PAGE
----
For example, Netflix in the U.S. has certain shows and movies available to users located in this region. But Netflix in the U.K., Mexico, or South Korea could offer different content compared to other regions. This is likely due to the fact that Netflix has licensing agreements that dictate which content they’re allowed to offer in different countries.

You typically wouldn’t be able to access content from another region unless you’re physically located in that region. But many VPNs offer services to bypass these streaming geo-restrictions even if your physical location hasn’t changed.

Travel

Apart from providing increased privacy and security while you’re away from home, using a VPN could provide specific benefits for certain travelers.

You might use a VPN while traveling if you want to:

  • Access a school, work, or home network.
  • Unblock certain websites.

Your office or school might have a private network set up for cybersecurity reasons. You might have something similar at your home. A VPN could help you access these networks from just about anywhere.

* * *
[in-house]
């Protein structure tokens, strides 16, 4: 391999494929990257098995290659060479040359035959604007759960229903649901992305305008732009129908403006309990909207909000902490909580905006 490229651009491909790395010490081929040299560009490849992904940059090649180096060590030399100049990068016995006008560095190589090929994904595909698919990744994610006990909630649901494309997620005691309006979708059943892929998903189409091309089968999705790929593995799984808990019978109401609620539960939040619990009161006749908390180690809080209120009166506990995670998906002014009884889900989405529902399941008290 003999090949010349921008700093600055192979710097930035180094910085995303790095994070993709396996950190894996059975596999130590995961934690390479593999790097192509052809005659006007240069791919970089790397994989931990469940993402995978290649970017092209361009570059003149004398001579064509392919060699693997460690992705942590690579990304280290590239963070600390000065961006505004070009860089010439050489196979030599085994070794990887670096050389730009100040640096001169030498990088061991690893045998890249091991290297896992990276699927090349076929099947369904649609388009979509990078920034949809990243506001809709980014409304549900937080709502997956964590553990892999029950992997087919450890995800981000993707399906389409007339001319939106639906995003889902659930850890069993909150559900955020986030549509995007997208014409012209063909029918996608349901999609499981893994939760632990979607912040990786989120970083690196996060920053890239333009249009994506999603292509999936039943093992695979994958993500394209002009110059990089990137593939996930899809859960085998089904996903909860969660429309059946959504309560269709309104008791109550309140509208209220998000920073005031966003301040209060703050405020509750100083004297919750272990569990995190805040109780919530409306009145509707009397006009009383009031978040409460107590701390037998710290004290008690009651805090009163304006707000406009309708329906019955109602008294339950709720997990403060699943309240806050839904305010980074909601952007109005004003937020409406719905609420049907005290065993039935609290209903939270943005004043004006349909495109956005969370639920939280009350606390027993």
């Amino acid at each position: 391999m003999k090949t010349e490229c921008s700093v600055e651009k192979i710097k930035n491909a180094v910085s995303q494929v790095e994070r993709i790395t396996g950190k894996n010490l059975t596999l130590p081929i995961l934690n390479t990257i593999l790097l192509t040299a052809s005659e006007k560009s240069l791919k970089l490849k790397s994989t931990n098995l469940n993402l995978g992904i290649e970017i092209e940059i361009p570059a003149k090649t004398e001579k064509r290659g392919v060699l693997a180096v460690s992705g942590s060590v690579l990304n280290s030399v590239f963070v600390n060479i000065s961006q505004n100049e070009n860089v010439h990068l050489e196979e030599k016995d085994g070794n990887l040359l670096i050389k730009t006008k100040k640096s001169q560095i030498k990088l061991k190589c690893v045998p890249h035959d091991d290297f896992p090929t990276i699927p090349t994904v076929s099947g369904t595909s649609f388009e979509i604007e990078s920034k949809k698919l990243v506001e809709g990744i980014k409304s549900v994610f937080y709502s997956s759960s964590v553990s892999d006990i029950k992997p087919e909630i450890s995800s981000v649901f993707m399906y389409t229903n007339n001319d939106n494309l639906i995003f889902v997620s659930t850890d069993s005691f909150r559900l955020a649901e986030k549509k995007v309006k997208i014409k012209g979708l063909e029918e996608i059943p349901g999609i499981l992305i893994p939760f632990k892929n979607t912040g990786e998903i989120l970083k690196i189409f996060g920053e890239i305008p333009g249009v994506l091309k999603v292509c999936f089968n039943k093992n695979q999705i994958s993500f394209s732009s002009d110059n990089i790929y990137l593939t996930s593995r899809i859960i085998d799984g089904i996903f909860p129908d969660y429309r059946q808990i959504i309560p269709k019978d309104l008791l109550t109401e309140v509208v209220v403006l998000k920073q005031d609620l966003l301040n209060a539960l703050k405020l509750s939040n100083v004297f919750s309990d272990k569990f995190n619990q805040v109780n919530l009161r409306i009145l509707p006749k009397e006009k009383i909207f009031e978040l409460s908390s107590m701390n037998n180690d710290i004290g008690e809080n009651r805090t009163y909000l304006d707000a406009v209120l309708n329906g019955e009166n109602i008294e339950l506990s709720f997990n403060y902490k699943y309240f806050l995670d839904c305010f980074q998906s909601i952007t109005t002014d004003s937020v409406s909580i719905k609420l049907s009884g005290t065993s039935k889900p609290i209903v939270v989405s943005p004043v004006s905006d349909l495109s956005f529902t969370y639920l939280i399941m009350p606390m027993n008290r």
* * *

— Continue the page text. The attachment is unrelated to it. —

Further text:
You also might run into issues with accessing certain websites while traveling. Using a VPN could help you unblock restricted content.

Keep in mind that laws vary from country to country, though VPN use is largely acceptable worldwide. But just in case, read up on any applicable laws and regulations before using a VPN in another country.

Check out our page about whether VPNs are legal for more details.

VPN protocols

Many VPN services have default or automatic settings for protocols. But depending on how you set up your VPN, you might need to select a protocol.

A VPN protocol is basically a set of rules that dictates how traffic is sent through a VPN. Different protocols have different security levels, though the average user likely wouldn’t have to dig into more advanced options.